Those at the very top, Freeland says, have told her that American workers are the most overpaid in the world, and that they need to be more productive if they want to have better lives.
“It is a sense of, you know, ‘I deserve this,’ ” she says. “I do think that there is both a very powerful sense of entitlement and a kind of bubble of wealth which makes it hard for the people at the very top to understand the travails of the middle class.”
One standout moment Freeland recalls is a conversation with a billionaire who spoke with great sympathy about some friends who’d come to him for investment advice. “And he said to me, ‘You know what? They only had $10 million saved. How are they going to live on that?’ I kid you not, he was really worried about them.”
Today’s plutocrats come down across the political spectrum, Freeland says; there are definitely liberal billionaires. “It is, however, also the case that in the United States there has been a real shift away from Barack Obama, and a lot of these guys loved him in 2008 … They feel really angry at Obama, and it’s not just the question of taxes.” Freeland calls it “a profound emotional thing.”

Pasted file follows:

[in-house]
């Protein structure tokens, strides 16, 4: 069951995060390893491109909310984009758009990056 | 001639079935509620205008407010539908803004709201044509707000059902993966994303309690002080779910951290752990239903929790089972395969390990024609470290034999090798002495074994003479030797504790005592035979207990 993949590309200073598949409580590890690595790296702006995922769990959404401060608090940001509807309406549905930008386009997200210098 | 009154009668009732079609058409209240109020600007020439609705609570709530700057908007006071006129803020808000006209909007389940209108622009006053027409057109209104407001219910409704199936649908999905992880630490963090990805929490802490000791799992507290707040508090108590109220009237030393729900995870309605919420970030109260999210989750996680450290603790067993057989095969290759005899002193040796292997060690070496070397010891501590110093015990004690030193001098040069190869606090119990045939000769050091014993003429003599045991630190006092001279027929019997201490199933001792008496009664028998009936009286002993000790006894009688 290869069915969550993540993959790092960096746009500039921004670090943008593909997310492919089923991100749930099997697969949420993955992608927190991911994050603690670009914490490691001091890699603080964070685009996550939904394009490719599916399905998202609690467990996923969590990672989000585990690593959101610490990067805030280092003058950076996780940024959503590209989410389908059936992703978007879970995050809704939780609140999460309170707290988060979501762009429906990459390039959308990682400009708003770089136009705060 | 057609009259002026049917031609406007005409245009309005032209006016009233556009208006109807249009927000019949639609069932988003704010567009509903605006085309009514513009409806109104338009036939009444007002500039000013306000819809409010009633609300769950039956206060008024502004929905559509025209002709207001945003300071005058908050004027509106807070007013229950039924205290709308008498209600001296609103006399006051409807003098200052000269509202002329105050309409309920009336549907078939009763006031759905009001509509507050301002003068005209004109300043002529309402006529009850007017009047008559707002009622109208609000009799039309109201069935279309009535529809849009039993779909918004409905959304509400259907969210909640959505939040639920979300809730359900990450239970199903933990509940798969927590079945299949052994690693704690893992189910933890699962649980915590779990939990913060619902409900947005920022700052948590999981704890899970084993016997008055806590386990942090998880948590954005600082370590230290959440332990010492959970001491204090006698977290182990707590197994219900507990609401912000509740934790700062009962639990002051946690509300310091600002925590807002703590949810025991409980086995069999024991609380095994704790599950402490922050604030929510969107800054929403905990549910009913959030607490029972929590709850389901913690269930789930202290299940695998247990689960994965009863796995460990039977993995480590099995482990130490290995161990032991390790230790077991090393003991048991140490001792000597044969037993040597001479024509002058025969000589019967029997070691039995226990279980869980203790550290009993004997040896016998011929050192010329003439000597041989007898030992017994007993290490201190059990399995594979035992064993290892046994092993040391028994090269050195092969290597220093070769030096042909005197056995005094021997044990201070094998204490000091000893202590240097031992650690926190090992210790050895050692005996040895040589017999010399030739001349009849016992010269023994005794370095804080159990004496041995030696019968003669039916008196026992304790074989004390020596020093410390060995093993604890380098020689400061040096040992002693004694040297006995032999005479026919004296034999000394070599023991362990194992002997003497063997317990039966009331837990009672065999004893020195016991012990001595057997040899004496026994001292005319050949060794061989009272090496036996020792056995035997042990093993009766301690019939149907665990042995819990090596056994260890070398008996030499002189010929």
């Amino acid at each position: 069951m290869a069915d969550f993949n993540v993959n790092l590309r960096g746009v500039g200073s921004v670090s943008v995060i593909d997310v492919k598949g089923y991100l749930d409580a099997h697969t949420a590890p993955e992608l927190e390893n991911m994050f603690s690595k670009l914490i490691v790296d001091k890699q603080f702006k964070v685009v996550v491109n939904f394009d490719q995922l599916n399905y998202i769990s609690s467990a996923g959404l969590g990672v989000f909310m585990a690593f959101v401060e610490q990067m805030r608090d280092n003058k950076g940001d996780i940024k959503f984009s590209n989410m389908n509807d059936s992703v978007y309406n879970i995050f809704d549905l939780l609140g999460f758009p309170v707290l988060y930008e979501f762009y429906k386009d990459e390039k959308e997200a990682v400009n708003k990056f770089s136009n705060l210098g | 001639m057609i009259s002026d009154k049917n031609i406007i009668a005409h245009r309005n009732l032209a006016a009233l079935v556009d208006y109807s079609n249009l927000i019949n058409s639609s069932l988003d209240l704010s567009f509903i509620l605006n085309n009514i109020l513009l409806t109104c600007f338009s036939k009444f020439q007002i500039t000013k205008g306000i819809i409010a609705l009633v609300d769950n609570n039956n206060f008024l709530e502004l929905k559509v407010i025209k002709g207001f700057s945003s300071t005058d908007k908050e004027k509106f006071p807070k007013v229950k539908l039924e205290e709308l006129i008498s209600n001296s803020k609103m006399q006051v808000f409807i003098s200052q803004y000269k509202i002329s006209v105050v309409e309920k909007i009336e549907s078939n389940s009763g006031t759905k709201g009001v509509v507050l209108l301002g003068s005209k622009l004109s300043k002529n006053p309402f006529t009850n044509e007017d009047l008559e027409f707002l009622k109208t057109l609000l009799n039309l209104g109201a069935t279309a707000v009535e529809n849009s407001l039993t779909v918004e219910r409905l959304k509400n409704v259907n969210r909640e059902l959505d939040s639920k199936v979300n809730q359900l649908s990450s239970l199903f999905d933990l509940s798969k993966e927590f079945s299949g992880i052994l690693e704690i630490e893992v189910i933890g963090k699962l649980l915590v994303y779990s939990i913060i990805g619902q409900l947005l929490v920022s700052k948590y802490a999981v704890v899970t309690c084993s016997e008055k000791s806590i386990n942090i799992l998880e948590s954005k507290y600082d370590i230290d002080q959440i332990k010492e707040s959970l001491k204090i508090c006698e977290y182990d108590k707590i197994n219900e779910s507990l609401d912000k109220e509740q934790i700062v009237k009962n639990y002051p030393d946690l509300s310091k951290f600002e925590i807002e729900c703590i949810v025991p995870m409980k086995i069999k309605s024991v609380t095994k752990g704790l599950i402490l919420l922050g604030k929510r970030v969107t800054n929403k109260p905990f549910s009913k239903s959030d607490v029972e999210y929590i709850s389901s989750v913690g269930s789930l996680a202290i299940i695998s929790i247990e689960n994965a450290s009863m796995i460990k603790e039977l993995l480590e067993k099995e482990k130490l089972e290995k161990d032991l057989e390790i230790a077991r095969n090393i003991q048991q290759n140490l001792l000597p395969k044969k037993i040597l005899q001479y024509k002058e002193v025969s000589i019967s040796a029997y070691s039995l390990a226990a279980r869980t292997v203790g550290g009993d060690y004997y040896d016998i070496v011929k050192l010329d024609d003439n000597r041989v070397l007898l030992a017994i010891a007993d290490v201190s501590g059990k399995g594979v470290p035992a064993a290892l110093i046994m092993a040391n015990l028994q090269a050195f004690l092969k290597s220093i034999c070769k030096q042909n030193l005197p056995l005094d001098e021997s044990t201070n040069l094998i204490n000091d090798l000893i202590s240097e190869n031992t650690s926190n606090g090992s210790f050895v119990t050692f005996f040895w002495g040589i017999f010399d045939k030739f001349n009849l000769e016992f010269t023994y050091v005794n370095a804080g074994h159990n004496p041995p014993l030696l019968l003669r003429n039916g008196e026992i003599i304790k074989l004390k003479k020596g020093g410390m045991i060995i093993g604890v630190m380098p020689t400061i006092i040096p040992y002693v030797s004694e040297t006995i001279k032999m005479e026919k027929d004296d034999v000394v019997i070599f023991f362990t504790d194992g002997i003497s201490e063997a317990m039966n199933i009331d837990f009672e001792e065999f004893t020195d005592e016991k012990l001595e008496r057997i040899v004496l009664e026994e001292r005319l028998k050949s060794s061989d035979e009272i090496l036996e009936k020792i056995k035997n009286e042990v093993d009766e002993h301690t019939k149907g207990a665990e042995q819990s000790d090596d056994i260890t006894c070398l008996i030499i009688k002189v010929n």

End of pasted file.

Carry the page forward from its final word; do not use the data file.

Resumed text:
“In America,” she says, “we have equated personal business success with public virtue. And to a certain extent, your moral and civic virtue could be measured by the size of your bank account.”
I also embrace my inner geek and outre scholar. You know that I absolutely hate the way politicians and many popular cult figures in conservative media demonize science, facts, and education. Here’s a bit on that worth reading in The New Statesmen:Brian Cox and Robin Ince: Politicians must not elevate mere opinion over science.